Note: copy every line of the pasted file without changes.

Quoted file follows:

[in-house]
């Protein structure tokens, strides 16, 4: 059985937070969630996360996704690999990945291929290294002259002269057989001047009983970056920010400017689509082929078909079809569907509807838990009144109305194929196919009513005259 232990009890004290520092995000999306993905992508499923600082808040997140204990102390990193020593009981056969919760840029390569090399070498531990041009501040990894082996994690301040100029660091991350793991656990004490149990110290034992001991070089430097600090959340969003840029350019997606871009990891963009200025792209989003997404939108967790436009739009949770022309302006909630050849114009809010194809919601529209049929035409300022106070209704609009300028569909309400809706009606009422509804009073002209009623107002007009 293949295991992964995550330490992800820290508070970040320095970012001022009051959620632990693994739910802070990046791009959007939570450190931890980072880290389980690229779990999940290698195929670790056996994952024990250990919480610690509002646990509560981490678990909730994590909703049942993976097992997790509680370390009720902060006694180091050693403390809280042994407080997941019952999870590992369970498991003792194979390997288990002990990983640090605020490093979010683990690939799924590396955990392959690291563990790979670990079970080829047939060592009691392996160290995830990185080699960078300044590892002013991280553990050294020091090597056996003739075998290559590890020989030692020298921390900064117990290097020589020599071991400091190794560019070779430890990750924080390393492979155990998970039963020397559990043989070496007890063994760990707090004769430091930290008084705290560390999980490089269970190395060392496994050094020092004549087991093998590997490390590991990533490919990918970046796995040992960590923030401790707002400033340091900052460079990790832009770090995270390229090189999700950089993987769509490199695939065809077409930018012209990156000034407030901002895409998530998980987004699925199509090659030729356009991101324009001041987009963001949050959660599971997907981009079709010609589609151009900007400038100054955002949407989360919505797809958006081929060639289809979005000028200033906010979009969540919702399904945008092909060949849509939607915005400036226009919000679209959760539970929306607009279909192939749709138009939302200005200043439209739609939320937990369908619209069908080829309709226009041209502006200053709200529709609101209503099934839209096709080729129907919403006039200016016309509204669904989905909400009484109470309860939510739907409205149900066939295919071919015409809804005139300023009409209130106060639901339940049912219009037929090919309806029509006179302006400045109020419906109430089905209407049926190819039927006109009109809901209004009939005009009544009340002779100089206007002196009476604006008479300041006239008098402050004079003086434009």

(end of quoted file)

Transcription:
[in-house]
């Protein structure tokens, strides 16, 4: 059985937070969630996360996704690999990945291929290294002259002269057989001047009983970056920010400017689509082929078909079809569907509807838990009144109305194929196919009513005259 232990009890004290520092995000999306993905992508499923600082808040997140204990102390990193020593009981056969919760840029390569090399070498531990041009501040990894082996994690301040100029660091991350793991656990004490149990110290034992001991070089430097600090959340969003840029350019997606871009990891963009200025792209989003997404939108967790436009739009949770022309302006909630050849114009809010194809919601529209049929035409300022106070209704609009300028569909309400809706009606009422509804009073002209009623107002007009 293949295991992964995550330490992800820290508070970040320095970012001022009051959620632990693994739910802070990046791009959007939570450190931890980072880290389980690229779990999940290698195929670790056996994952024990250990919480610690509002646990509560981490678990909730994590909703049942993976097992997790509680370390009720902060006694180091050693403390809280042994407080997941019952999870590992369970498991003792194979390997288990002990990983640090605020490093979010683990690939799924590396955990392959690291563990790979670990079970080829047939060592009691392996160290995830990185080699960078300044590892002013991280553990050294020091090597056996003739075998290559590890020989030692020298921390900064117990290097020589020599071991400091190794560019070779430890990750924080390393492979155990998970039963020397559990043989070496007890063994760990707090004769430091930290008084705290560390999980490089269970190395060392496994050094020092004549087991093998590997490390590991990533490919990918970046796995040992960590923030401790707002400033340091900052460079990790832009770090995270390229090189999700950089993987769509490199695939065809077409930018012209990156000034407030901002895409998530998980987004699925199509090659030729356009991101324009001041987009963001949050959660599971997907981009079709010609589609151009900007400038100054955002949407989360919505797809958006081929060639289809979005000028200033906010979009969540919702399904945008092909060949849509939607915005400036226009919000679209959760539970929306607009279909192939749709138009939302200005200043439209739609939320937990369908619209069908080829309709226009041209502006200053709200529709609101209503099934839209096709080729129907919403006039200016016309509204669904989905909400009484109470309860939510739907409205149900066939295919071919015409809804005139300023009409209130106060639901339940049912219009037929090919309806029509006179302006400045109020419906109430089905209407049926190819039927006109009109809901209004009939005009009544009340002779100089206007002196009476604006008479300041006239008098402050004079003086434009």